Material type: book Book; Literary form: not fiction Publisher: 2017Dissertation note: Livestock is playing a major role in the uplift of our national economy in terms of revenue from milk, meat and hides. In spite of this major contribution this sector is facing hurdles in its development. The infectious diseases and their vectors have occupied a mainstay in posing the uplift of this sector. Boophilus is an important biological vector for various protozoan and bacterial infections in animal as well as human. To date the identification of these ticks mainly rely on the morphological basis which have many variations among different identification keys. To make the identification more accurate at species level, the use of molecular tools is very necessary. Ticks were collected from the various areas of district Peshawar through random convenient sampling method. Briefly, 50 cattle and 50 buffaloes were sampled through forceps. Various ticks spp. were stored in 70% ethanol for further processing. Among the species Rhepicephalus microplus (Boophilus microplus) was the most prevalent specie (25.64103%) followed by Rhepicephalus annulatus (5.413105%) Rhipicephalus decloratus (5.128205%) Rhipicephalus distinctus (4.273504%), Rhipicephalus arnoldi (3.988604%), Rhipicephalus evertsi (5.698006%), while in Heamaphysalis species Heamaphysalis aciculifer highly prevalent (5.128205%) followed by Haemaphysalis parmata (4.843305%), Haemaphysalis excavatum (3.988604%) and Haemaphysalis houyi (3.988604%), so far Hyalomma species is concerned includes Hyalomma anatolicum (3.988604%), Hyalomma trancatum (4.843305%), Hyalomma detritium (5.982906%), Hyalomma egyptium (4.273504%), Hyalomma impeltatum (0.854701%) Hyalomma rufipes (1.709402%), Amblyomma pomposum (4.273504%), Dermacentor rhinocerinus (2.849003%), D. circumguttatus (3.703704%), and Summary 44 Dermacentor marginatus (2.564103%) are highly prevalent in cattle. Among the buffalo, Rhipicephalus 173 (43.25 %) followed by Haemaphysalis 82 (20.5 %), Hyalomma 54 (13.5 %), Dermacentor 26 (6.5 %) and Amblyomma 9 (2.25 %). The species prevalent in Rhipicephalus are Rhipicephalus microplus 74 (42.78%), Rhipicephalus annulatus 15 (8.68%), Rhipicephalus decloratus 19 (10.99%), Rhipicephalus distinctus 14 (8.10%), Rhipicephalus arnoldi 16 (9.25%), Rhipicephalus evertsi 17 (9.84%) and Rhipicephalus kochi 18 (10.40%) followed by Haemaphysalis aciculifer 18 (21.96%), Haemaphysalis parmata 15 (18.30%), Haemaphysalis excavatum 23 (28.05%), and Haemaphysalis houyi 26 (31.70%), so far Hyalomma species is concerned, Hyalomma anatolicum 10 (18.52%), Hyalomma tranctum 7 (12.96%), Hyalomma detritium 9 (16.67%), Hyalomma egyptium 7 (12.96%), Hyalomma impeltatum 10 (18.52%), and Hyalomma rufipes 11 (20.37%) and Dermacentor rhinocerinus 9 (34.62%), followed by Dermacentor circumgutattus 8 (30.76%) and Dermacentor marginatus 9 (34.62%) and Amblyomma is concerned Amblyomma pomposum 9 (2.25%). DNA was extracted from the Rhipicephalus (Boophilus) ticks through phenol-chloroform method. The extracted product was then run by gel stained ethidium bromide. The gel was visualized and examined bands on UV illuminator. Different sequences were retrived from database and genus specific primer were designed for the amplification of ITS-2 gene of Rhipicephalus genus of hard ticks. A consensus sequence was retrieved, a set of primers were designed by using Bioedit softwere version 7.2.6. DNA was extracted from 100 ticks and then run by PCR. Specific primers were designed for ITS2 gene. Phylogenetic tree based on the DNA sequences amplified from extracted from all the comparison with ticks and determined Genus Rhipicephalus area that are ITS2 Rhipicephalus ITS2 ribosomal RNA gene sequence 18s, thus obtained from Genebank. Availability: Items available for loan: UVAS Library [Call number: 2848-T] (1).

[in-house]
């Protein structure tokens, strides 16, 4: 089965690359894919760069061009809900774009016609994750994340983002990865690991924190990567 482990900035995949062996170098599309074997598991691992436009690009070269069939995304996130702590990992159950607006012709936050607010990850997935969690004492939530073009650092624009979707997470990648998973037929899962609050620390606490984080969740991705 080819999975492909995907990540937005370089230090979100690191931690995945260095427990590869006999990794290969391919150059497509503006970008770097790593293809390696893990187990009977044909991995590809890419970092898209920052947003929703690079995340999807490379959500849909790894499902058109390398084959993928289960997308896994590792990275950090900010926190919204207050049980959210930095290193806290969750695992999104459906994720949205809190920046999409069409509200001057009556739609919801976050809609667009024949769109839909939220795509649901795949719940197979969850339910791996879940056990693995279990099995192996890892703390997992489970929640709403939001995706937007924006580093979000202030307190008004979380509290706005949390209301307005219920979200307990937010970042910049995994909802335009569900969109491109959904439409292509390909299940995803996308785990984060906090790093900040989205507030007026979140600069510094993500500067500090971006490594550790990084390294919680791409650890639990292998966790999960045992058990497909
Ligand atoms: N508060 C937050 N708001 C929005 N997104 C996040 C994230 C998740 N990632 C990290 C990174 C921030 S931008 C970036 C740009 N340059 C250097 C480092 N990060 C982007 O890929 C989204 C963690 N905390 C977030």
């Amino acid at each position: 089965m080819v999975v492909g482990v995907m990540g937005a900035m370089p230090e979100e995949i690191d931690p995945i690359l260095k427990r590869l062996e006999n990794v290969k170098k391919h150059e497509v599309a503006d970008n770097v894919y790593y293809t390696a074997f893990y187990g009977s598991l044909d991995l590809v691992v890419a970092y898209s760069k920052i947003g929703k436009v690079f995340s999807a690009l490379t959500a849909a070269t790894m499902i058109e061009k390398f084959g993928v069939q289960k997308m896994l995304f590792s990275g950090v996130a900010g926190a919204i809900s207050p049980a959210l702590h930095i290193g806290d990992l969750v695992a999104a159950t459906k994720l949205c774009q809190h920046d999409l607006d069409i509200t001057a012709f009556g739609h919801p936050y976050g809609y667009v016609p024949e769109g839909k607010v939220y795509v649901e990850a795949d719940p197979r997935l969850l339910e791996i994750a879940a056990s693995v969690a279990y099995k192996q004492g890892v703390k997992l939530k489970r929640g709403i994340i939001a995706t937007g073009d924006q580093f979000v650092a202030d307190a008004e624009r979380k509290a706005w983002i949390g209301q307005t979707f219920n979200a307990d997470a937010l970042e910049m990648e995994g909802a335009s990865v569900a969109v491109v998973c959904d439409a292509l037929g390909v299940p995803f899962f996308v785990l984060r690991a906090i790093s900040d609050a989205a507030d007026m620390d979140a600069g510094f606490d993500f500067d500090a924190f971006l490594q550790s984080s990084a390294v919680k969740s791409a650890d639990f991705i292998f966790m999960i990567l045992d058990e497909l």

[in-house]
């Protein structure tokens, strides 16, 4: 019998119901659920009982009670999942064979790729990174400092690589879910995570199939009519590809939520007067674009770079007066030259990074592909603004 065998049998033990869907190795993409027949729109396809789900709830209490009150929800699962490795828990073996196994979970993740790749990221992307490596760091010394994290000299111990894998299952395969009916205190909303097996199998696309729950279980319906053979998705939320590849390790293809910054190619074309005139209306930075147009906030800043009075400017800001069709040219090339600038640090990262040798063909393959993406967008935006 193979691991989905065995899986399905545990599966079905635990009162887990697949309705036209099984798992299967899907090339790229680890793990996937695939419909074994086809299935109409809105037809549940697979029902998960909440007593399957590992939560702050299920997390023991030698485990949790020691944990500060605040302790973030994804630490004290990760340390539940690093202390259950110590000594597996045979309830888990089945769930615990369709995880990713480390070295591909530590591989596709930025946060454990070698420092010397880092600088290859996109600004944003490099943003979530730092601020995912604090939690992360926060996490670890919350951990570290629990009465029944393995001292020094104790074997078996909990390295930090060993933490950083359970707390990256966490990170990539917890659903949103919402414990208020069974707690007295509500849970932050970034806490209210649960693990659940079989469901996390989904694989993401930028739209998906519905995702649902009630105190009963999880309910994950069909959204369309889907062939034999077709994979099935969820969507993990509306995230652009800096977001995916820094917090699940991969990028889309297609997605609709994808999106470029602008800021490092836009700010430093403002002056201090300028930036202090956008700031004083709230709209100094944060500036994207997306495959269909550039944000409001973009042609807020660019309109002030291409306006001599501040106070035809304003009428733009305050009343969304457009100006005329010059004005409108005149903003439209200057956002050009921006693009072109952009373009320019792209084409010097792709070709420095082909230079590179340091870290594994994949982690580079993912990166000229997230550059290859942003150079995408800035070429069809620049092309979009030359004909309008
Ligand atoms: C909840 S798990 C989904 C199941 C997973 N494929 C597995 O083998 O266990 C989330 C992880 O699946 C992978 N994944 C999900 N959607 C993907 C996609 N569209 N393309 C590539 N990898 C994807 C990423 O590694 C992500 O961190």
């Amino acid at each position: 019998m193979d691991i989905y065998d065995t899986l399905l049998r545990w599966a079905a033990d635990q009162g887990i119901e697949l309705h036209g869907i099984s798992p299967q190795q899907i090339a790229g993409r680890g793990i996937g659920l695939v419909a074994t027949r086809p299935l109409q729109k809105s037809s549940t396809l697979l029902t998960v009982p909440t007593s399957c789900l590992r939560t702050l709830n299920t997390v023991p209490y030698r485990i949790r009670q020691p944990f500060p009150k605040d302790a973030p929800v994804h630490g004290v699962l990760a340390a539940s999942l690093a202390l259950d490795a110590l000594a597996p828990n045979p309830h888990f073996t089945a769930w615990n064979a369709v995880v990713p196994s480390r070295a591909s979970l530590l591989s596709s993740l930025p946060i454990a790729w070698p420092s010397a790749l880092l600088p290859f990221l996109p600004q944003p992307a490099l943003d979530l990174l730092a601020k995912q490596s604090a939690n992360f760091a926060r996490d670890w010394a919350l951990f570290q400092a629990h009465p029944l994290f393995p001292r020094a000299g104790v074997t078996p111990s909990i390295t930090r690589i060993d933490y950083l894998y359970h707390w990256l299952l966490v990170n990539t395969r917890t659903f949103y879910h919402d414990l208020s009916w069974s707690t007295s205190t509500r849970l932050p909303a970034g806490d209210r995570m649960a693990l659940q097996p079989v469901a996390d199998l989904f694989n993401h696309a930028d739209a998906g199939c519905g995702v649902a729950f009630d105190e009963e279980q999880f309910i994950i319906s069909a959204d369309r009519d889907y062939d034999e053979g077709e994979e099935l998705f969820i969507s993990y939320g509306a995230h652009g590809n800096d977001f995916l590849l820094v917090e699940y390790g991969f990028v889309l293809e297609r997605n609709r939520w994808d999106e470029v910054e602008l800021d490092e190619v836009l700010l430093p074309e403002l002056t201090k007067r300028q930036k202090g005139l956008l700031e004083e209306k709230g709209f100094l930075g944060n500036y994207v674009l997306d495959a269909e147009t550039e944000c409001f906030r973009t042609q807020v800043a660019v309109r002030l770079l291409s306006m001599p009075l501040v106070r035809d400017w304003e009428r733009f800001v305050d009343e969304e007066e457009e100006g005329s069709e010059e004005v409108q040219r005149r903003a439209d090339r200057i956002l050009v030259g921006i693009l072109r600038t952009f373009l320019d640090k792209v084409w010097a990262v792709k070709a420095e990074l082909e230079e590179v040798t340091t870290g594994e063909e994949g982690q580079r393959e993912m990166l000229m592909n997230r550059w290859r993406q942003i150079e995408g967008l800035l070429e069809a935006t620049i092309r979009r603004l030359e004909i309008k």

2. Determination Of Multiple Anthelmintic Resistance Against Haemonchus Contortus In Sheep In Azad Jammu And Kashmir